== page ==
Showing posts with label drawing apps. Show all posts
Showing posts with label drawing apps. Show all posts

Wednesday, November 8, 2017

Get Creative With These Free Drawing Tools

Feeling the urge to paint or draw, but don't have access to pens, pencils, or paint at the moment? These free creativity apps can be used anywhere.

Infinite Painter Sketch, paint, and draw using over 80 brushes. You can also turn your photos into paintings. Liquify tool allows you to move, bloat, pinch, swirl, and ripple. Export your creations in several popular formats and share directly to Instagram.

Sketch Draw and Paint features a wide variety of brushes and tools. You can create a drawing or painting from scratch of upload a picture and enhance it with text or stickers. You can use the collaboration feature to create images with other people. You can crop, zoom, scale, rotate, flip, pan, and zoom with this app. Connect with other artists in the community.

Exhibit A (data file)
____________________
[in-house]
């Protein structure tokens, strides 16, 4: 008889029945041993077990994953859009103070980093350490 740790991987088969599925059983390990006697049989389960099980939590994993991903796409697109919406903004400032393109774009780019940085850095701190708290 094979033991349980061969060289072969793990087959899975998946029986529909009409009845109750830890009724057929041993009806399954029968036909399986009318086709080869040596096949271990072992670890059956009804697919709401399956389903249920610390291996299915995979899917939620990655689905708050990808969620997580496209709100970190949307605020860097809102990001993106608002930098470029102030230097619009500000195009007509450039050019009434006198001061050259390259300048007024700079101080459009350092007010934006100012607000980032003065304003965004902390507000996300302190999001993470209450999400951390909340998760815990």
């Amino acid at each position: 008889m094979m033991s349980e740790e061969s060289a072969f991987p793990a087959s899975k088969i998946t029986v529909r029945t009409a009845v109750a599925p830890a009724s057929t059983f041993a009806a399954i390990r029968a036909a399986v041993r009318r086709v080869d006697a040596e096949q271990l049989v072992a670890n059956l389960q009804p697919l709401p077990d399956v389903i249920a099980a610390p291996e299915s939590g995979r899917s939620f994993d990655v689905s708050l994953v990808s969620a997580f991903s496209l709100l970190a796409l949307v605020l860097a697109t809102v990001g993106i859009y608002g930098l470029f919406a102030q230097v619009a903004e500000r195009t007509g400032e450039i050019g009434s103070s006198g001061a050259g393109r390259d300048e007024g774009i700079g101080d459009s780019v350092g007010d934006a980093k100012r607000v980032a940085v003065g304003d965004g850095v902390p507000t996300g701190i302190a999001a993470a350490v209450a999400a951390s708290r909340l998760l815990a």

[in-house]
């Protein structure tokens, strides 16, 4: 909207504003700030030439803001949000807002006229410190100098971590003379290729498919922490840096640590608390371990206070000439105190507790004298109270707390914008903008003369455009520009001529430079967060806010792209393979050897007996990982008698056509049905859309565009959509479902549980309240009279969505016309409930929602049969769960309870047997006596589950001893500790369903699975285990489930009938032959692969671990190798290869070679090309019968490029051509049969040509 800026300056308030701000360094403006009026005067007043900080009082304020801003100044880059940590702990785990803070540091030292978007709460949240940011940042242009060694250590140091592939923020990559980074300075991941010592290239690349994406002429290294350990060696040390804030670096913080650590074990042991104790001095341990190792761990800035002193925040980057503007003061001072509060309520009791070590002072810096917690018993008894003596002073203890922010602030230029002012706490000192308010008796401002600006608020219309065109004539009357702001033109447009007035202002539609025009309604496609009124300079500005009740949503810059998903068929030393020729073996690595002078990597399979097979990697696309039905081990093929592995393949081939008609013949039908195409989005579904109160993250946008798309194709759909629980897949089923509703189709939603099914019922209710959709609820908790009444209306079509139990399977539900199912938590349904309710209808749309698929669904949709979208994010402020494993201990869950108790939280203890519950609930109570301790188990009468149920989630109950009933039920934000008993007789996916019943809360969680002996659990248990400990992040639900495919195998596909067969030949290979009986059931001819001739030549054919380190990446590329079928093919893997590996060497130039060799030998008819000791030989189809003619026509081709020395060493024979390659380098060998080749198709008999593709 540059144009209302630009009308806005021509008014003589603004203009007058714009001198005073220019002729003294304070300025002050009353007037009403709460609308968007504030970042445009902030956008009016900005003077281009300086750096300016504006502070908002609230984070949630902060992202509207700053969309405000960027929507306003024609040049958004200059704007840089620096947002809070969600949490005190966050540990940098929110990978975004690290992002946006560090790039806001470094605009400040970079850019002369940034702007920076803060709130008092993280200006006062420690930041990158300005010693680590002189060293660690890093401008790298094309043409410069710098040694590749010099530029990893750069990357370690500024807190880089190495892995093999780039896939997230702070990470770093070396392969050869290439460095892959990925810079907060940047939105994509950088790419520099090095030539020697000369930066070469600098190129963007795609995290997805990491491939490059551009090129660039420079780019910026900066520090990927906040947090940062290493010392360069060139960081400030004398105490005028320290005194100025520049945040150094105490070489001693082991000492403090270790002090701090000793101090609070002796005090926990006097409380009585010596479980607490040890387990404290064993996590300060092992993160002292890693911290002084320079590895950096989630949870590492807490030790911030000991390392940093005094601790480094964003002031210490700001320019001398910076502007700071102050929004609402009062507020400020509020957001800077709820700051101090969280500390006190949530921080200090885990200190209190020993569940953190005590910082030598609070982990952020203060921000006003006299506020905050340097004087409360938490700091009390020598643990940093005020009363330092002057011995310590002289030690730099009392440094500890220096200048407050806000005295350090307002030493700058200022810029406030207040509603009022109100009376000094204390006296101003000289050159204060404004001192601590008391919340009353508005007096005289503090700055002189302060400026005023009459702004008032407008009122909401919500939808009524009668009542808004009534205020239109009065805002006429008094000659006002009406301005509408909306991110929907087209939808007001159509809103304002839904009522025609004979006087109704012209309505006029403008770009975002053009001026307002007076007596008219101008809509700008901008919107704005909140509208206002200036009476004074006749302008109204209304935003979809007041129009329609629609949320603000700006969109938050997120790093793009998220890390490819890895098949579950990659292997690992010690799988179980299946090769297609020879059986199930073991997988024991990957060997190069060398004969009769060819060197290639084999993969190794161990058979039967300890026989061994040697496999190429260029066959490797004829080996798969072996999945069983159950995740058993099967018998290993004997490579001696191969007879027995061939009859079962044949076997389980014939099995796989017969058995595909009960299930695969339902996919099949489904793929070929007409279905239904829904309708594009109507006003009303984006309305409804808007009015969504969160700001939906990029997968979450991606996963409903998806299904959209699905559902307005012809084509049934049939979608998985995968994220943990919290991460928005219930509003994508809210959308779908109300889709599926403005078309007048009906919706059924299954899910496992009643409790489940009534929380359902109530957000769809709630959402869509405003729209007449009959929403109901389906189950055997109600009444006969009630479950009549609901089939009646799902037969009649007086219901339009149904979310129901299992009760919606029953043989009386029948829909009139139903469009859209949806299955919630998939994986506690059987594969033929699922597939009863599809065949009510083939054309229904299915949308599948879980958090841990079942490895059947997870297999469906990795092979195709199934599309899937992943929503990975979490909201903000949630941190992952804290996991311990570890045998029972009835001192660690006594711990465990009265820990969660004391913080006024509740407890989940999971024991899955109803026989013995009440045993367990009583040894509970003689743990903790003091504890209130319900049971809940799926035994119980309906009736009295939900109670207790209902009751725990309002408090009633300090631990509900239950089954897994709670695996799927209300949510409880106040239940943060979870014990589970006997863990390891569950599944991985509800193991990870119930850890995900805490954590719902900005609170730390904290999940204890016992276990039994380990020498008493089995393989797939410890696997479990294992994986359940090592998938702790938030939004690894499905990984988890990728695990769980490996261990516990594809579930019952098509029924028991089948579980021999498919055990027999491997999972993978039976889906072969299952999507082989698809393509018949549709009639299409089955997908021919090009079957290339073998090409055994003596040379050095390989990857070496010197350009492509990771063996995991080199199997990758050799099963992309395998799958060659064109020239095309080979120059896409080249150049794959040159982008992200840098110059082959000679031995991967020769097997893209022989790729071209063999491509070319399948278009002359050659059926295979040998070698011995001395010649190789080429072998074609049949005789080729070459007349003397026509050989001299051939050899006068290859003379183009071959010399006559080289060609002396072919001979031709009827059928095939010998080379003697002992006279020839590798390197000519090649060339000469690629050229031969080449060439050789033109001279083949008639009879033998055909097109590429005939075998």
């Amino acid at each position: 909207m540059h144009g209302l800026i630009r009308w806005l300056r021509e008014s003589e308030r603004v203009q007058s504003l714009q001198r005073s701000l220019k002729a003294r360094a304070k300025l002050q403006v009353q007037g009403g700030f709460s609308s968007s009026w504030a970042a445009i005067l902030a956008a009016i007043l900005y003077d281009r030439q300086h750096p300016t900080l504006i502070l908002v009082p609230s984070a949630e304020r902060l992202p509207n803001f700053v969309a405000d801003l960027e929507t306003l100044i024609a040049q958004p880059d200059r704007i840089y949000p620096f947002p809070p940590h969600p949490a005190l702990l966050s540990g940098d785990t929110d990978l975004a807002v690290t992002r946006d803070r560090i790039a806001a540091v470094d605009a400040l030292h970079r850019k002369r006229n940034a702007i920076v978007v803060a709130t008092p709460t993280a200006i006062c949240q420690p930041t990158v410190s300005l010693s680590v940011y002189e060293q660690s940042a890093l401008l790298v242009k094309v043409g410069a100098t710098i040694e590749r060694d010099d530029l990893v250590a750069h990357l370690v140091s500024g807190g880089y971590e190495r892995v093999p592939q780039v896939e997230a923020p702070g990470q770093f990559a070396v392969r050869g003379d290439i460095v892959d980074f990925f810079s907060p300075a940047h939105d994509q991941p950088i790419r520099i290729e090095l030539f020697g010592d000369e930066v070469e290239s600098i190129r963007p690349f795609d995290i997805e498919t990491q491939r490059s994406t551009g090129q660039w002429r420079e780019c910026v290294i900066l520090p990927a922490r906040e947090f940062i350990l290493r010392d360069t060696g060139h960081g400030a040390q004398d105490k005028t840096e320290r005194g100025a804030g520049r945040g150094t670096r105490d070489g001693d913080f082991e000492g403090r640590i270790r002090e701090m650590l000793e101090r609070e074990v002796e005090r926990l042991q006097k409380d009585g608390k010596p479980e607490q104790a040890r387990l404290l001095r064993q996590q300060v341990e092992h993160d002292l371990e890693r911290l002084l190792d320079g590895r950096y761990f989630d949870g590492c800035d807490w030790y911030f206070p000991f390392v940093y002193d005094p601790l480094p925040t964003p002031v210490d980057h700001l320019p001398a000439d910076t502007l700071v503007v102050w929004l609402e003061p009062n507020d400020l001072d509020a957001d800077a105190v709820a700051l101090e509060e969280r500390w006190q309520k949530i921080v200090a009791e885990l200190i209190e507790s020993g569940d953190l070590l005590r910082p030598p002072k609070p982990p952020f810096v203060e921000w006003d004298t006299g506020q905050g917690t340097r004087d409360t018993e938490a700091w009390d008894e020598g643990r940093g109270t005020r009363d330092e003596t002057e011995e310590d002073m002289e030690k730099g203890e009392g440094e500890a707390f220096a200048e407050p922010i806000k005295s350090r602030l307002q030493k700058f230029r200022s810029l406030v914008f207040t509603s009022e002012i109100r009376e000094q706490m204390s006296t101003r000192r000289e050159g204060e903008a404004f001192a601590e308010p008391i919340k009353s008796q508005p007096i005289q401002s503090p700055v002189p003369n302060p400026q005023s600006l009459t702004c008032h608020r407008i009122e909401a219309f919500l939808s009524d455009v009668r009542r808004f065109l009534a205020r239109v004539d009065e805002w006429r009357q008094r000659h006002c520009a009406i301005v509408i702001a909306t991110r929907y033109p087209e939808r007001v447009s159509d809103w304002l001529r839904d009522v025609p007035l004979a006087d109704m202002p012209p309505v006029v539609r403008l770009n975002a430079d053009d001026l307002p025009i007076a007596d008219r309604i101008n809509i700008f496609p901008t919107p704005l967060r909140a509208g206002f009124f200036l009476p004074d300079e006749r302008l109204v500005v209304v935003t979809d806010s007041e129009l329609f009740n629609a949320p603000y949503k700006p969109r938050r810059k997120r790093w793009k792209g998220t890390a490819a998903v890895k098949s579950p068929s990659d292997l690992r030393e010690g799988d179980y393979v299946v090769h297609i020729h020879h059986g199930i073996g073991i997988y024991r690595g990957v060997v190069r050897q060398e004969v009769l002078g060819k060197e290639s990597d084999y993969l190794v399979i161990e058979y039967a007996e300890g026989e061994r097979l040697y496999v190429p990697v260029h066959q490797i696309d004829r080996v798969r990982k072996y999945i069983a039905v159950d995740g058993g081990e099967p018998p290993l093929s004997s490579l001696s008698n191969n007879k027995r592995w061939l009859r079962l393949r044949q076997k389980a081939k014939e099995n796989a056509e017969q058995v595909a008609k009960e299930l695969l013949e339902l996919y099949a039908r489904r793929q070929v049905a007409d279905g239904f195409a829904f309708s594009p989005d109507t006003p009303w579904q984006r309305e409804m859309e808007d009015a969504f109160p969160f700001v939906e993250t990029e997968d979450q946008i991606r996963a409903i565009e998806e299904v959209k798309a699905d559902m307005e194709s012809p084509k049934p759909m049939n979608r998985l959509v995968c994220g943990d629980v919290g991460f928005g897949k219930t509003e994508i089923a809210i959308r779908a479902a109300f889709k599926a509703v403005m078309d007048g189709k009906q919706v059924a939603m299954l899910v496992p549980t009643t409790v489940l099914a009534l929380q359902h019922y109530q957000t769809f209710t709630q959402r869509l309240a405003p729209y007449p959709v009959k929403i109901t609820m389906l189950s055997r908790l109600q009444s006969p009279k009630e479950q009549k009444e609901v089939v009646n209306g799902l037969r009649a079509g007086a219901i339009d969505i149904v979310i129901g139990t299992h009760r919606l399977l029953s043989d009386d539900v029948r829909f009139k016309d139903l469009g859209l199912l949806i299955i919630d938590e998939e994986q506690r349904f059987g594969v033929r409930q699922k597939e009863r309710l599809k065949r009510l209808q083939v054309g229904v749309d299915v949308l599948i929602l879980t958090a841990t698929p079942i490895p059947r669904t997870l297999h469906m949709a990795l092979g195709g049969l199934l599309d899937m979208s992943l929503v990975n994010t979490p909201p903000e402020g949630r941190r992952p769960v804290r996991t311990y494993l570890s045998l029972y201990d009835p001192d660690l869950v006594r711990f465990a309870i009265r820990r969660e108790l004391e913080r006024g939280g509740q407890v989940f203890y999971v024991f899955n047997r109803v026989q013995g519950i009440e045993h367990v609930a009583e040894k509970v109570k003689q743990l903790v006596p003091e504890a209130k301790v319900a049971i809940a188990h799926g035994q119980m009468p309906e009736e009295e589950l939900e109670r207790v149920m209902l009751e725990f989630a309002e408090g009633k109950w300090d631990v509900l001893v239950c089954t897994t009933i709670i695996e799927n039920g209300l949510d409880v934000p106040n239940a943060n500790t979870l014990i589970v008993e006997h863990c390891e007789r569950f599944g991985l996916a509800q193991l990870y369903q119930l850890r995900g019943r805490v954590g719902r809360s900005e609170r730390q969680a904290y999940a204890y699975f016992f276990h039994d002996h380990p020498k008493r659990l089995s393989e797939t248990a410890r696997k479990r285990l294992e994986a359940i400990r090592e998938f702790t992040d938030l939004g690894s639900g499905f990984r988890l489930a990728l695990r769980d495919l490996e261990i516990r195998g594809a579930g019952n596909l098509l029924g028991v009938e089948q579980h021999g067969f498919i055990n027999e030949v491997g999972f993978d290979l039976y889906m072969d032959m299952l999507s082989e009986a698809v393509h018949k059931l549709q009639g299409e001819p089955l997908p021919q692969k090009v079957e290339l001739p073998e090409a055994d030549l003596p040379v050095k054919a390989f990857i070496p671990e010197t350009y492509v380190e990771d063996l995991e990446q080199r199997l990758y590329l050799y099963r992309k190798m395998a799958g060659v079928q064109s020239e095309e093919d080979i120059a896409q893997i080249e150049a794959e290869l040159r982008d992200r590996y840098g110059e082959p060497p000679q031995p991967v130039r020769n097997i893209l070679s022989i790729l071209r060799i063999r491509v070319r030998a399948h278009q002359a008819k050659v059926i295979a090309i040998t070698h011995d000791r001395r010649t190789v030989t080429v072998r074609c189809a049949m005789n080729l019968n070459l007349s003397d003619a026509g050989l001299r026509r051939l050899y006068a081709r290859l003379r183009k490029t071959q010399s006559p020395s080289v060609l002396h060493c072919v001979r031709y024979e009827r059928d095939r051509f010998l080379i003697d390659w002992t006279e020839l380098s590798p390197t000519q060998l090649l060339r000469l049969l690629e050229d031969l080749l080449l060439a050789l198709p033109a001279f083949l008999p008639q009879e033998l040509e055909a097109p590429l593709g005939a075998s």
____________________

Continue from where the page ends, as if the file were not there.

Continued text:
Tayasui Sketches features a wide variety of tools including pencils, brush pen, oil pastel, and felt pens. These tools are realistic and the toolbar disappears while you draw. Zoom in on your drawing to see the smallest details.

PaperOne: Paint Draw Sketchbook is an app that allows you to paint and draw on your phone. Begin a drawing on a blank canvas or start with a photo.

ArtFlow: Paint Draw Sketchbook features over 80 brushes including the ability smudge and add a gradient fill. Pens are pressure sensitive and the app features a high resolution canvas. You can begin with a blank canvas or upload an image to draw on.

Tuesday, September 20, 2016

Draw and Tell: Create Animated Screencasts with Elementary Students

This is a guest post from Tom Daccord (@thomasdaccord) of EdTechTeacher, an advertiser on this site.